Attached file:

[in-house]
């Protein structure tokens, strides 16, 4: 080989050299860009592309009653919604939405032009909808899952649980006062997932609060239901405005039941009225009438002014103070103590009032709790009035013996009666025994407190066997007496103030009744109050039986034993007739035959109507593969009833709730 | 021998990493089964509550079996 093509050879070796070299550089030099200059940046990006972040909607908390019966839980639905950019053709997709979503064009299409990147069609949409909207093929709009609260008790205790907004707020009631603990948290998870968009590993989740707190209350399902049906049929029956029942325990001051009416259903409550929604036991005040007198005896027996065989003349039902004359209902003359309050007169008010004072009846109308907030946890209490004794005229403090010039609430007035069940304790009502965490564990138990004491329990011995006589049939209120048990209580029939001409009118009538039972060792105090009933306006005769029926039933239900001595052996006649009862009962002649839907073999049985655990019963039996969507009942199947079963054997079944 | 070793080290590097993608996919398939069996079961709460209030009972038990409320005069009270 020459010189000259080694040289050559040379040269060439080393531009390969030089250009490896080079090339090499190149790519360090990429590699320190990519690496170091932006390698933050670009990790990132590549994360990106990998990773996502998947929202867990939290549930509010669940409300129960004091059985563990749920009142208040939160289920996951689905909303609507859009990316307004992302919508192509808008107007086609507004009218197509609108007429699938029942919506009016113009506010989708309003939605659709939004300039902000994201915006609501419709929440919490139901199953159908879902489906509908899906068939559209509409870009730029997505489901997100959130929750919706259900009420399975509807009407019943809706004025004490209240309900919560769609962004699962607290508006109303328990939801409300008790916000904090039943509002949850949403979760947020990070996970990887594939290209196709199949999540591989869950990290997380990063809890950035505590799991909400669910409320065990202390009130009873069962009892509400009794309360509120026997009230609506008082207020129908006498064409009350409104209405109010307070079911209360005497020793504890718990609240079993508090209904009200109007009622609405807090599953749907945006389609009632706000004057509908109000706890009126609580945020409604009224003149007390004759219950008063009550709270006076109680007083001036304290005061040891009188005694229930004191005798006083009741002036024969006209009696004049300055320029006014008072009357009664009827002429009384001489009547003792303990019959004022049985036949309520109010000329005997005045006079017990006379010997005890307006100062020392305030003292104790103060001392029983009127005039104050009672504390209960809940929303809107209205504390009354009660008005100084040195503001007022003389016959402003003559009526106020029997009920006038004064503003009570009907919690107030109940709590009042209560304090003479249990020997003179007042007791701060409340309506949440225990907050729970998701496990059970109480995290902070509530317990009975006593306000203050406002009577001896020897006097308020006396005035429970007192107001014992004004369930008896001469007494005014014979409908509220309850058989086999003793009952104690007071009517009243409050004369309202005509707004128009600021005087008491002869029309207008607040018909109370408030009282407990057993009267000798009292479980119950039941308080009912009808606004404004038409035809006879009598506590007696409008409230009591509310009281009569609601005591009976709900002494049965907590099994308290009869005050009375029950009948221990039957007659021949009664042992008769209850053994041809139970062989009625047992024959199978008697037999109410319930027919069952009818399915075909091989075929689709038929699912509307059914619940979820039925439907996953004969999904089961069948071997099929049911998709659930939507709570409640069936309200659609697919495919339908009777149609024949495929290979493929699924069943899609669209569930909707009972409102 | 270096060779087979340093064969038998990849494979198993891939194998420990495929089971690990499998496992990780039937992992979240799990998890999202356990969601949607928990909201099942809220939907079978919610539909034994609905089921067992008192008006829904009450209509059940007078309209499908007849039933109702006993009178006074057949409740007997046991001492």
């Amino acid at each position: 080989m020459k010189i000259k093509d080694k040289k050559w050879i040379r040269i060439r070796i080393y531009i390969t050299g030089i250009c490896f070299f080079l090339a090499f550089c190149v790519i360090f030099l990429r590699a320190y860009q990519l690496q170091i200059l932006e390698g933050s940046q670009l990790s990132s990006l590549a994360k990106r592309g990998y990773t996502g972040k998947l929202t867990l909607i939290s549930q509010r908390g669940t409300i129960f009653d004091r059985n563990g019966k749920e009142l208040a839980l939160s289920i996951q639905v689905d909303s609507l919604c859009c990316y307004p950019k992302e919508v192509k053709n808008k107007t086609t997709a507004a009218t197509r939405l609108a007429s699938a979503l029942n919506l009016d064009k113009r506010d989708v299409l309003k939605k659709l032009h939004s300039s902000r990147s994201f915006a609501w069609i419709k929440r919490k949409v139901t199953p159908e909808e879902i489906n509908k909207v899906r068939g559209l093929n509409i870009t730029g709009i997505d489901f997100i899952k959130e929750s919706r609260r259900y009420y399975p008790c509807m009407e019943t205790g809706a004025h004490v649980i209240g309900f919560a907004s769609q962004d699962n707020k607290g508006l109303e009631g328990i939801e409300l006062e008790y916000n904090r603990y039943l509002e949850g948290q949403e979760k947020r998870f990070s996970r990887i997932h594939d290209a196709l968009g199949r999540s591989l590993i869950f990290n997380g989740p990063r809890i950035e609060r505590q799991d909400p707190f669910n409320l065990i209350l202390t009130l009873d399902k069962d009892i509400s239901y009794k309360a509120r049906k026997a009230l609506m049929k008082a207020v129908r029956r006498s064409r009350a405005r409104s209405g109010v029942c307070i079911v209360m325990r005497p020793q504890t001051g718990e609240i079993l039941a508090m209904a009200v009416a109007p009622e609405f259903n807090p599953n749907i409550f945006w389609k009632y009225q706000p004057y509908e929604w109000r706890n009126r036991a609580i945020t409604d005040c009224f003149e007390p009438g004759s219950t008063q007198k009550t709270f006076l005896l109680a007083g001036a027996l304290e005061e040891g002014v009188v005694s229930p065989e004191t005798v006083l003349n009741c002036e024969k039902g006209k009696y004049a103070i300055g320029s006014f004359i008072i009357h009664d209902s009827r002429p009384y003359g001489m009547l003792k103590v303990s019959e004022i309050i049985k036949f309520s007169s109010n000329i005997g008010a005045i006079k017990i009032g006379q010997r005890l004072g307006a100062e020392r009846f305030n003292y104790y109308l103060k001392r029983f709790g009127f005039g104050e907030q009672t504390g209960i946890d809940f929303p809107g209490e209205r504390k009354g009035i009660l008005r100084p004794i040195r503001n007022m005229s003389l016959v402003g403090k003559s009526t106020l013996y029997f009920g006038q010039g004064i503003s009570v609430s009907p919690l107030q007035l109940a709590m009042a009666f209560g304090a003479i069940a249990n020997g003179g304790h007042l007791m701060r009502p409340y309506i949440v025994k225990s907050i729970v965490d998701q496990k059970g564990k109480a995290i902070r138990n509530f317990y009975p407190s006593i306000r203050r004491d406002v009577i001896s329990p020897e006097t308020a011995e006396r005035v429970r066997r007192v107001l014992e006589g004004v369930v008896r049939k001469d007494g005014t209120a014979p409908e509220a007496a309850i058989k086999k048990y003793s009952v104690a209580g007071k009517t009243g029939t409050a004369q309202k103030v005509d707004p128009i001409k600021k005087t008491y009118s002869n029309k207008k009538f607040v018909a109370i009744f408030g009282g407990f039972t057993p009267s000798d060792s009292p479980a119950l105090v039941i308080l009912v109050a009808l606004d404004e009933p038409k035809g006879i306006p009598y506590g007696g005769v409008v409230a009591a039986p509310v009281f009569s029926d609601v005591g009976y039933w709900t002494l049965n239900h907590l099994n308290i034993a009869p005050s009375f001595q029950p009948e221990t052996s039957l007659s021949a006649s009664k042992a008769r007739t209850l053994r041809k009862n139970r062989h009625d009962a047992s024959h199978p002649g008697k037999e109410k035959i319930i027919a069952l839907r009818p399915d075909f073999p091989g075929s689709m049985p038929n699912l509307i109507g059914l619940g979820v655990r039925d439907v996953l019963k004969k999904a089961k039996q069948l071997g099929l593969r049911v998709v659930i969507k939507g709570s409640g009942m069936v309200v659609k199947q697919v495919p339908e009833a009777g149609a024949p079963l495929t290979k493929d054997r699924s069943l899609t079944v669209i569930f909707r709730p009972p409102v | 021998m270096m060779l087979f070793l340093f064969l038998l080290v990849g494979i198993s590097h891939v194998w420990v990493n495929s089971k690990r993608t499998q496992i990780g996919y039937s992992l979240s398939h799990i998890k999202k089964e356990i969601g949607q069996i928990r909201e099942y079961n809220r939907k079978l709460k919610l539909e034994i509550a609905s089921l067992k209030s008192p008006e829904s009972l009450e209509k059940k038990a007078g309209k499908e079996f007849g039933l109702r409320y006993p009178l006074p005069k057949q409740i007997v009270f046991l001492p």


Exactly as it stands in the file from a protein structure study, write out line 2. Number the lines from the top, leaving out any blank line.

């Protein structure tokens, strides 16, 4: 080989050299860009592309009653919604939405032009909808899952649980006062997932609060239901405005039941009225009438002014103070103590009032709790009035013996009666025994407190066997007496103030009744109050039986034993007739035959109507593969009833709730 | 021998990493089964509550079996 093509050879070796070299550089030099200059940046990006972040909607908390019966839980639905950019053709997709979503064009299409990147069609949409909207093929709009609260008790205790907004707020009631603990948290998870968009590993989740707190209350399902049906049929029956029942325990001051009416259903409550929604036991005040007198005896027996065989003349039902004359209902003359309050007169008010004072009846109308907030946890209490004794005229403090010039609430007035069940304790009502965490564990138990004491329990011995006589049939209120048990209580029939001409009118009538039972060792105090009933306006005769029926039933239900001595052996006649009862009962002649839907073999049985655990019963039996969507009942199947079963054997079944 | 070793080290590097993608996919398939069996079961709460209030009972038990409320005069009270 020459010189000259080694040289050559040379040269060439080393531009390969030089250009490896080079090339090499190149790519360090990429590699320190990519690496170091932006390698933050670009990790990132590549994360990106990998990773996502998947929202867990939290549930509010669940409300129960004091059985563990749920009142208040939160289920996951689905909303609507859009990316307004992302919508192509808008107007086609507004009218197509609108007429699938029942919506009016113009506010989708309003939605659709939004300039902000994201915006609501419709929440919490139901199953159908879902489906509908899906068939559209509409870009730029997505489901997100959130929750919706259900009420399975509807009407019943809706004025004490209240309900919560769609962004699962607290508006109303328990939801409300008790916000904090039943509002949850949403979760947020990070996970990887594939290209196709199949999540591989869950990290997380990063809890950035505590799991909400669910409320065990202390009130009873069962009892509400009794309360509120026997009230609506008082207020129908006498064409009350409104209405109010307070079911209360005497020793504890718990609240079993508090209904009200109007009622609405807090599953749907945006389609009632706000004057509908109000706890009126609580945020409604009224003149007390004759219950008063009550709270006076109680007083001036304290005061040891009188005694229930004191005798006083009741002036024969006209009696004049300055320029006014008072009357009664009827002429009384001489009547003792303990019959004022049985036949309520109010000329005997005045006079017990006379010997005890307006100062020392305030003292104790103060001392029983009127005039104050009672504390209960809940929303809107209205504390009354009660008005100084040195503001007022003389016959402003003559009526106020029997009920006038004064503003009570009907919690107030109940709590009042209560304090003479249990020997003179007042007791701060409340309506949440225990907050729970998701496990059970109480995290902070509530317990009975006593306000203050406002009577001896020897006097308020006396005035429970007192107001014992004004369930008896001469007494005014014979409908509220309850058989086999003793009952104690007071009517009243409050004369309202005509707004128009600021005087008491002869029309207008607040018909109370408030009282407990057993009267000798009292479980119950039941308080009912009808606004404004038409035809006879009598506590007696409008409230009591509310009281009569609601005591009976709900002494049965907590099994308290009869005050009375029950009948221990039957007659021949009664042992008769209850053994041809139970062989009625047992024959199978008697037999109410319930027919069952009818399915075909091989075929689709038929699912509307059914619940979820039925439907996953004969999904089961069948071997099929049911998709659930939507709570409640069936309200659609697919495919339908009777149609024949495929290979493929699924069943899609669209569930909707009972409102 | 270096060779087979340093064969038998990849494979198993891939194998420990495929089971690990499998496992990780039937992992979240799990998890999202356990969601949607928990909201099942809220939907079978919610539909034994609905089921067992008192008006829904009450209509059940007078309209499908007849039933109702006993009178006074057949409740007997046991001492």